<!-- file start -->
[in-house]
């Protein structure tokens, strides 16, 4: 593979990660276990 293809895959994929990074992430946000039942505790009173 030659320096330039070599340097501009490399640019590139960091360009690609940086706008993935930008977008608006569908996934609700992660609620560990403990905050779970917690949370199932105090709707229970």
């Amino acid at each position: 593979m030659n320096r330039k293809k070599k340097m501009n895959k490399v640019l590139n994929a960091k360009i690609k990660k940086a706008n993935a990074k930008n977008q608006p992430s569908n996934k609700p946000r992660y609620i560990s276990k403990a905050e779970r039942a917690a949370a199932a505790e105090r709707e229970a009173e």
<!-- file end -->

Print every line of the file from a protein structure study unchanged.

[in-house]
């Protein structure tokens, strides 16, 4: 593979990660276990 293809895959994929990074992430946000039942505790009173 030659320096330039070599340097501009490399640019590139960091360009690609940086706008993935930008977008608006569908996934609700992660609620560990403990905050779970917690949370199932105090709707229970």
């Amino acid at each position: 593979m030659n320096r330039k293809k070599k340097m501009n895959k490399v640019l590139n994929a960091k360009i690609k990660k940086a706008n993935a990074k930008n977008q608006p992430s569908n996934k609700p946000r992660y609620i560990s276990k403990a905050e779970r039942a917690a949370a199932a505790e105090r709707e229970a009173e």